On being a decent human

Do you have experiences where somebody brings up a topic that you were just talking about someplace else? And you think, “OMG! I just said this last night!” Happens to me all the time. It’s not happenstance, I believe. There’s a reason why you have certain people in your life. Even if they’re not in the same network, we tend to attract similar people into our little circles of life.

The week of MLK Day, this happened to me. Michael was traveling, so ZMF and I were on our own. It was cold here and I was longing for the days of plucking ripe tomatoes and squishing warm dirt. (I have simple needs. ;-)) It got me thinking about how much I (and we) take from the earth. But what do I give back? My little slice of heaven here at the end of my cul de sac yields plentiful produce, beautiful flowers and a plethora of wildlife. But what do I give in return?

I started to ask myself. I came up with four things:

I put forth effort (mostly in the hopes of yielding something).

I put out birdseed.

I throw bruised fruit into the brush.

I use organic house cleaners, soaps and shampoos, fertilizers and seeds.

And this is all good, but I feel like I could be doing more. My immediate thought was composting. I could give back nutrients that I take from the earth. I can grow the tomatoes, peppers and herbs and then put the stems and cuttings back into the soil after decomposition. That’s simple. Settled. I’ll start composting.

But the question lingered.

The next morning in yoga class, my teacher brought up this very idea. Not of rotting vegetables, but of giving back at least at much as we take. He used the example of human rights. We all demand rights, right? Equal rights. Voting rights. Reproductive rights. Religious rights. But, do we give back to others all this respect, equality and human decency that we demand so readily? When is the last time that you sat in traffic and fumed over the person who made a “dick move?” When is the last time that you got your panties in a twist over a messed up restaurant order?

For some of us it’s recently. And frequently. When it happens, we feel justified in passive-aggressively rolling our eyes at the barista who put some mysterious syrup in our latte that was supposed to be a straight-up latte, thank you very much.

Why do we get so pissed? Maybe some of you don’t. Kudos. Maybe these aren’t your hot button issues. There are others I know who act like the world is in their way.

I feel like our society has lost its desire to be nice. Genuinely nice. Not just because we’re taught about customer service or what happens to you when you die. Rather, as end goal in its own right because being a decent human being to other human beings is the most important thing in the world.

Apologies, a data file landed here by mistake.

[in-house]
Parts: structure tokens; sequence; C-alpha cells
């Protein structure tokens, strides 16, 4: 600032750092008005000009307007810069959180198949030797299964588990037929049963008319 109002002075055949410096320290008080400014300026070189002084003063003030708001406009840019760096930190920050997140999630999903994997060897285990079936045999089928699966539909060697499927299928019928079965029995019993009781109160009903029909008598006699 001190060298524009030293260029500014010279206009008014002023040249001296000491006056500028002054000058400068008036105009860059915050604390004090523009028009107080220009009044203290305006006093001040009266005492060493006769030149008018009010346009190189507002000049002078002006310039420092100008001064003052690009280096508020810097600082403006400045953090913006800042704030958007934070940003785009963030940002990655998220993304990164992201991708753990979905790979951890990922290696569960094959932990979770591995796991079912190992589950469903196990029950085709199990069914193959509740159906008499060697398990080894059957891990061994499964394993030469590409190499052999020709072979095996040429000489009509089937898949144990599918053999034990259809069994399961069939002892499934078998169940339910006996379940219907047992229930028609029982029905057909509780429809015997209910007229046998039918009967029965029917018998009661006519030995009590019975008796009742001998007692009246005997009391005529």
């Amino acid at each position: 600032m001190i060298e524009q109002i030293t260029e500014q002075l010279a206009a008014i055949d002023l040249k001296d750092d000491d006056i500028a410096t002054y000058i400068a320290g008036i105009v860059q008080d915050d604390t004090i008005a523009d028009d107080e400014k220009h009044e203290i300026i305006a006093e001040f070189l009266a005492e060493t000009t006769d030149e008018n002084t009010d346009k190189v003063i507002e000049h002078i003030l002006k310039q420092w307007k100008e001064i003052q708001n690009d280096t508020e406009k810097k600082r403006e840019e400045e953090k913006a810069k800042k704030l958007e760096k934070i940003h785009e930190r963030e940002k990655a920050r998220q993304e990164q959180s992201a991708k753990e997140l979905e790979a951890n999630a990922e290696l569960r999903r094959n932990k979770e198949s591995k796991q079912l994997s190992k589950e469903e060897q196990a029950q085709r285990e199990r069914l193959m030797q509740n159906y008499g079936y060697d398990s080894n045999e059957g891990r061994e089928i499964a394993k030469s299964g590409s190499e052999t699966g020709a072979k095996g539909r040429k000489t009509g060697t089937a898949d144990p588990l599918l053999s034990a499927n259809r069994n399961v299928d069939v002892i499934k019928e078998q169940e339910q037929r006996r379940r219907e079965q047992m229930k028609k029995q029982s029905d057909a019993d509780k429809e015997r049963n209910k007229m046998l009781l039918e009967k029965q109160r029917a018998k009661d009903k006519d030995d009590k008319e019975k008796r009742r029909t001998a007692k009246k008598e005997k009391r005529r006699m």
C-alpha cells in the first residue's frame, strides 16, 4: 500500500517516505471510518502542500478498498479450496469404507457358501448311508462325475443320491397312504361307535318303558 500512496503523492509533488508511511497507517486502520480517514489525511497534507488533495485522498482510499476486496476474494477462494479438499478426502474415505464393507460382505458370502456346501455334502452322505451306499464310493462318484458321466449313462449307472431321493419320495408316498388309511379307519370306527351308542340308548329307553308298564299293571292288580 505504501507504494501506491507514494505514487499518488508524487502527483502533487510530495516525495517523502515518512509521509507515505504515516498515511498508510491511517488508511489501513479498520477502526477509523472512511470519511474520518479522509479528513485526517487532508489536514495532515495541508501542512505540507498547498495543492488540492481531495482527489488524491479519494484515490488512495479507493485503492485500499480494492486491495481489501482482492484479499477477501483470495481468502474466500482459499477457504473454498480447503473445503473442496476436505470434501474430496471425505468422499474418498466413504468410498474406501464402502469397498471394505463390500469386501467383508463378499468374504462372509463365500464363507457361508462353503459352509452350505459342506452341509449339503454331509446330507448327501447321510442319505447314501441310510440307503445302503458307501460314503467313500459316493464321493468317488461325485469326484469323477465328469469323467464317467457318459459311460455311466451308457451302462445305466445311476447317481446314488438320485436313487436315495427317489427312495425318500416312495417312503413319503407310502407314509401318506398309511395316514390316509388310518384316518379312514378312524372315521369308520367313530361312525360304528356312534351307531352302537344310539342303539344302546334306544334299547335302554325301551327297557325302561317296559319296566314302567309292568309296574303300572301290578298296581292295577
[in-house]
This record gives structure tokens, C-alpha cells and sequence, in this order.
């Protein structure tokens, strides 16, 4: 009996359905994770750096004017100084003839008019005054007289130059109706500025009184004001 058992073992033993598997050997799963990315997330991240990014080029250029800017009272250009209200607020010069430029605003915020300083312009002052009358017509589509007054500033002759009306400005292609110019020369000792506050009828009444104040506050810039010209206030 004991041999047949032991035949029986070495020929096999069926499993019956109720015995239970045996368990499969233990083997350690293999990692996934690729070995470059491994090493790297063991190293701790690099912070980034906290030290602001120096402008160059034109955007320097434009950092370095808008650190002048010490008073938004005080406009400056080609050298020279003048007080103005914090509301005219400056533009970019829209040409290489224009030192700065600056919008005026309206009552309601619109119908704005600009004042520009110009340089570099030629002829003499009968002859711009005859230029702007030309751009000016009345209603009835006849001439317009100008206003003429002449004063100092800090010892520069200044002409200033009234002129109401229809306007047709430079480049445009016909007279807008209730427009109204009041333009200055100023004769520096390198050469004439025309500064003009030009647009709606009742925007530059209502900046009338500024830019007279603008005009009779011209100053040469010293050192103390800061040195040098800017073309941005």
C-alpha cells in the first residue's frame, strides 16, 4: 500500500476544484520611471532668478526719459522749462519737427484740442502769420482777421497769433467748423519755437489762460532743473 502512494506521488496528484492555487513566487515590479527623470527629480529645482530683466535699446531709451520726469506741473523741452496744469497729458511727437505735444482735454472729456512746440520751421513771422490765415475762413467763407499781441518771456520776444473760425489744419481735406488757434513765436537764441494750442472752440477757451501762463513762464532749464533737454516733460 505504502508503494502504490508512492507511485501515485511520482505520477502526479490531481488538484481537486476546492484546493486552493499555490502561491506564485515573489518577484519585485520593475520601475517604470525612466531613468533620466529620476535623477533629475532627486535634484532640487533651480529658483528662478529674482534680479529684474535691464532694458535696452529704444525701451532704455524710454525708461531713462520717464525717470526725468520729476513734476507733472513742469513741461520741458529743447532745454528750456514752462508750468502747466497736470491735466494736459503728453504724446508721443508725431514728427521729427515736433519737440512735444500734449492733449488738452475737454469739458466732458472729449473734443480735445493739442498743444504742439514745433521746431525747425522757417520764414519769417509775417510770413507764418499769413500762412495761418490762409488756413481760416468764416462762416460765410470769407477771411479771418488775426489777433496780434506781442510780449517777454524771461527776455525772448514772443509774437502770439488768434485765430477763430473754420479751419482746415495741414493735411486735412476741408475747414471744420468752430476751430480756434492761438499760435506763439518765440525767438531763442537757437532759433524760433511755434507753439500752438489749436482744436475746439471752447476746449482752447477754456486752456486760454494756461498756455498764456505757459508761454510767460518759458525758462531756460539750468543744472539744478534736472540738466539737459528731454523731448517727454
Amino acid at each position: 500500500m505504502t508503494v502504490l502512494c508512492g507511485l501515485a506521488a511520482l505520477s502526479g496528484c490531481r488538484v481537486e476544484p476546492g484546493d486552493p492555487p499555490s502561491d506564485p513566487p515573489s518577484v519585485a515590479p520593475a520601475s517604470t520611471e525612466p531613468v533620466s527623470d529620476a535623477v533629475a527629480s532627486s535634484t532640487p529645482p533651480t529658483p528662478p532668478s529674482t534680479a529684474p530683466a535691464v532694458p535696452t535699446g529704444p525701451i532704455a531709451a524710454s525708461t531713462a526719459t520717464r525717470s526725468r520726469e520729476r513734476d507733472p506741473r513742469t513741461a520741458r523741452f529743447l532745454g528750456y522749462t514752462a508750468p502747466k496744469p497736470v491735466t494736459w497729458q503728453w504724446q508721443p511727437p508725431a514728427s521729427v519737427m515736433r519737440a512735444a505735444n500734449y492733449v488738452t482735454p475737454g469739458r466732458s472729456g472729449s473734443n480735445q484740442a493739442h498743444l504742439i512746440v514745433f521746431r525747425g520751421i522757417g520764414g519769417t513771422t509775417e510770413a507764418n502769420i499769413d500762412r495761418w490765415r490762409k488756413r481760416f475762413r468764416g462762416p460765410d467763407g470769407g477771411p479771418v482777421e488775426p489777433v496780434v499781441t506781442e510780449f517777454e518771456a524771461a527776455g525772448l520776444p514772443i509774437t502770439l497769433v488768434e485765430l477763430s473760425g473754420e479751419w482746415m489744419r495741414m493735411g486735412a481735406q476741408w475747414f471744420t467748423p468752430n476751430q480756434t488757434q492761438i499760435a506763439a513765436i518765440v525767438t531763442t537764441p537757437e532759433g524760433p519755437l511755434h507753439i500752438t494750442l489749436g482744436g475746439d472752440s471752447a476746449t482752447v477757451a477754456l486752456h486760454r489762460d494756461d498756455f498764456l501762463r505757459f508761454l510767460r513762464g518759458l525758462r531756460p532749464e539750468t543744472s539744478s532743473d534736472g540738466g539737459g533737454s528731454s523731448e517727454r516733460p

My sister recently told me about a woman who moved to Columbus, Ohio, from India. She got spat on. She was told that she needed to repeat herself because no one could understand her. And she was told to “go home.” Seriously, what is wrong with people?

Maybe this strikes a chord with me because I will soon be living in Germany. I will be trying to navigate things like laundromats and grocery stores and pharmacies. I’ll need haircuts and pedicures. And I have high hopes that the good people of Germany are nicer to me than those Americans were to that woman.

All of this got me thinking (I do that when I wake up at 3 am). Maybe giving back is as simple as being kind. Talking kindly. Small gestures. I don’t need to give Bill Gates-level donations. I don’t need volunteer Mother Teresa-level hours. I’ll do what I can, of course. But what if we all decided to act like decent human beings? If we stopped spitting on immigrants, for starters?

In a TED Talk I watched recently, the speaker cited a study wherein the group was divided into two. They were all given the same amount of money. One group was told to spend the money on themselves. The other group was told to spend the money on someone else. Afterward, they were interviewed to find out levels of happiness and satisfaction. Lo and behold, the group that spent it on others reported feeling better and overall happier.

It feels good to be nice to other people.

Have you ever had a day where you wanted to go back to bed and wake up again so that you could start over? Then suddenly, something good happens to you? Someone does or says something nice? It changes everything!

Everyone is going through something.

I remember the day I got the diagnosis that I had cancer. A few hours later, I had to go to the grocery store, because, you know, life does go on as usual. As the boy was bagging my food. He said, “How are you today?” For a minute it didn’t even register that someone was talking to me. He repeated himself. And I muttered a pretty bland, “I’ve had better days.” And I have. No doubt. But this boy tried to give me the old “chin up” speech. Clearly, this was not a Wrong Coffee Order kind of day, but it was still nice that a strange young boy was trying. It made me smile. Even if for a minute.

I’m not saying that we can all fix each other’s problems, but for heaven’s sake, we don’t need to make them worse.

Everyone is going through something. I’m going to do my best to give everyone a little something nice. Because I know I’d sure like that in return.


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